Detailed Gitsign Usage
Signing a Commit
After installing Gitsign and configuring Git to use it as a signer application for your project (or globally), you can sign commits as usual with
git commit -s.
$ git commit -s --allow-empty --message="Signed commit" [main cb6eee1] Signed commit
This will redirect you through the Sigstore keyless flow to authenticate and sign the commit.
Commits can then be verified using
$ git --no-pager log --show-signature -1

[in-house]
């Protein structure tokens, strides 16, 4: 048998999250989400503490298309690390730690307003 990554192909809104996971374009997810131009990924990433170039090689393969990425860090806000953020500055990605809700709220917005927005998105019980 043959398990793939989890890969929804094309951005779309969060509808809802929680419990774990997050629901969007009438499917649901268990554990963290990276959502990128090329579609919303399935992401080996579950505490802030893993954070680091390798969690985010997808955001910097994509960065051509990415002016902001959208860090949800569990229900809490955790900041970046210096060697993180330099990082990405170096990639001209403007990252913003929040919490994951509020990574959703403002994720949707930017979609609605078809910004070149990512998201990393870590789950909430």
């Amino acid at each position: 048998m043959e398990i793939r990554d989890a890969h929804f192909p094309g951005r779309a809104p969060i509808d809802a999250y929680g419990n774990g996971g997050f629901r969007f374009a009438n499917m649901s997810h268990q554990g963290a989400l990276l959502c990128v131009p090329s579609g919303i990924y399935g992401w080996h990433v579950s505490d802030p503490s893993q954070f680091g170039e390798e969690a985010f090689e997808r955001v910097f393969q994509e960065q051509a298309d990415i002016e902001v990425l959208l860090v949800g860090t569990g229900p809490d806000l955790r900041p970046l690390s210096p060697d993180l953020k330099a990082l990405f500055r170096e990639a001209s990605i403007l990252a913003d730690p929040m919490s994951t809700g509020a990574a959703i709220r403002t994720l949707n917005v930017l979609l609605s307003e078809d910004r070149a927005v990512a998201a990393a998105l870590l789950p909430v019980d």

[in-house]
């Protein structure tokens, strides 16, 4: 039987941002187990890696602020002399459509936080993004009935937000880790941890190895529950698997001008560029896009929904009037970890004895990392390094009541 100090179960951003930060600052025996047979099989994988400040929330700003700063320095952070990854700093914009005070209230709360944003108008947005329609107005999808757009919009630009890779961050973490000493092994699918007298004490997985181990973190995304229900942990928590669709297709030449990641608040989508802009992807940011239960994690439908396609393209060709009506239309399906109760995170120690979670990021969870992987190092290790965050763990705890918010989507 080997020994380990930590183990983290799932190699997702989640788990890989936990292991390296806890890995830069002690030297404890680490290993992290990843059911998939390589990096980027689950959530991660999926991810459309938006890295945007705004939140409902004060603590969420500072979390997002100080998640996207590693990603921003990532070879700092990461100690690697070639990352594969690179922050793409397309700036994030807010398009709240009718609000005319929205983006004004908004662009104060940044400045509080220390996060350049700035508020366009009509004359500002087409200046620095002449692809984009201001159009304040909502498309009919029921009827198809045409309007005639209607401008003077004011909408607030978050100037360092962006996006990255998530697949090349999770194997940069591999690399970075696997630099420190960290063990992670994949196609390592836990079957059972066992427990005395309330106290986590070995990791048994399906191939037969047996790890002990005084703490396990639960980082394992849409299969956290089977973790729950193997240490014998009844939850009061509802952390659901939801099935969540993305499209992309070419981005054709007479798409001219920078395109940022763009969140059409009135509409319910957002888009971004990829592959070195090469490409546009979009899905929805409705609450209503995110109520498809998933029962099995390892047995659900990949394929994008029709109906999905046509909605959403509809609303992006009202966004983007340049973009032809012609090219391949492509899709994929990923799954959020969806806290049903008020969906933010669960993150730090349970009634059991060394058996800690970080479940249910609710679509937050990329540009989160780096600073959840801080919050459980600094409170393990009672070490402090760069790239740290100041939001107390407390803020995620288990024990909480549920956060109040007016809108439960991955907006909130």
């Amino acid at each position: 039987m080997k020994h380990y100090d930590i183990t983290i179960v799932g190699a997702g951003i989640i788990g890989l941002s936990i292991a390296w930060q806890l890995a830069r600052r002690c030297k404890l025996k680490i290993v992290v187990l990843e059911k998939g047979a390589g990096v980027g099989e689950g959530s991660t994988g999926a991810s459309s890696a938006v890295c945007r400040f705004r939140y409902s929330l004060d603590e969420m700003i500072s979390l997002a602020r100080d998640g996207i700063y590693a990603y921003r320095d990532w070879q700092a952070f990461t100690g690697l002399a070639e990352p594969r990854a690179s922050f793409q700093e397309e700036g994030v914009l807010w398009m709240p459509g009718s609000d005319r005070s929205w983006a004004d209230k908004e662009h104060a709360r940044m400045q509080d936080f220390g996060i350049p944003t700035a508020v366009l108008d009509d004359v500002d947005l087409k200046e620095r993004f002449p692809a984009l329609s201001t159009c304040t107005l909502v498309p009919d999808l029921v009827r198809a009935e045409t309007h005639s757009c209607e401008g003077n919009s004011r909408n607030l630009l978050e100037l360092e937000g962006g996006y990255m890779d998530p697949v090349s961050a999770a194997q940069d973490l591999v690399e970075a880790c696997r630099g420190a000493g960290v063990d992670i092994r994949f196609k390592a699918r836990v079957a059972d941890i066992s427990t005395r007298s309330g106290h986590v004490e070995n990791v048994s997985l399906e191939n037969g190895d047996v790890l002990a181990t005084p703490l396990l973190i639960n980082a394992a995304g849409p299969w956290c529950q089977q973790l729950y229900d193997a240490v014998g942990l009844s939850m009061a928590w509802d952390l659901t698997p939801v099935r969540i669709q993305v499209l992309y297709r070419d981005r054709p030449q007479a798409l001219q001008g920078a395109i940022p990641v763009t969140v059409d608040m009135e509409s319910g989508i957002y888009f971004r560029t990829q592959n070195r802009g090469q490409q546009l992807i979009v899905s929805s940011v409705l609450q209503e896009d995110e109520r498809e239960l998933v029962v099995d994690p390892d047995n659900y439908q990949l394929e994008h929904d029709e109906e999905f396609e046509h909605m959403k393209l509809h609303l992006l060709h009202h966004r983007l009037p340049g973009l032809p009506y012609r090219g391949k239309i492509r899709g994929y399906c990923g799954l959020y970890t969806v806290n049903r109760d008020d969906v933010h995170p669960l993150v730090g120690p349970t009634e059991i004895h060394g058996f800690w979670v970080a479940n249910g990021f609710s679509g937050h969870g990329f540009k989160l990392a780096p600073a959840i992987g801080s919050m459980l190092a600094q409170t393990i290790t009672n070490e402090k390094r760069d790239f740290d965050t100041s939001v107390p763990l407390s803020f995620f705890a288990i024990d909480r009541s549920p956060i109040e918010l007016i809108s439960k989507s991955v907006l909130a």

commit 227e796042fdd170e58b7e3b7627a1badd320224 (HEAD -> main) searching tlog for commit: 227e796042fdd170e58b7e3b7627a1badd320224 tlog index: 2212633 smimesign: Signature made using certificate ID 0x815ada5516906a862af8f528d69d3c86e4774b4f | CN=sigstore,O=sigstore.dev smimesign: Good signature from "" ([email@example.com]) Author: Billy Lynch <firstname.lastname@example.org> Date: Mon May 2 16:51:44 2022 -0400 Signed commit
If there is a problem during signing, you may receive an error similar to the following:
error: gpg failed to sign the data fatal: failed to write commit object
Because of limitations with Git signing tools, Gitsign cannot write back to stderr. Instead, you can use the
GITSIGN_LOG environment variable to tee logs into a readable location for debugging.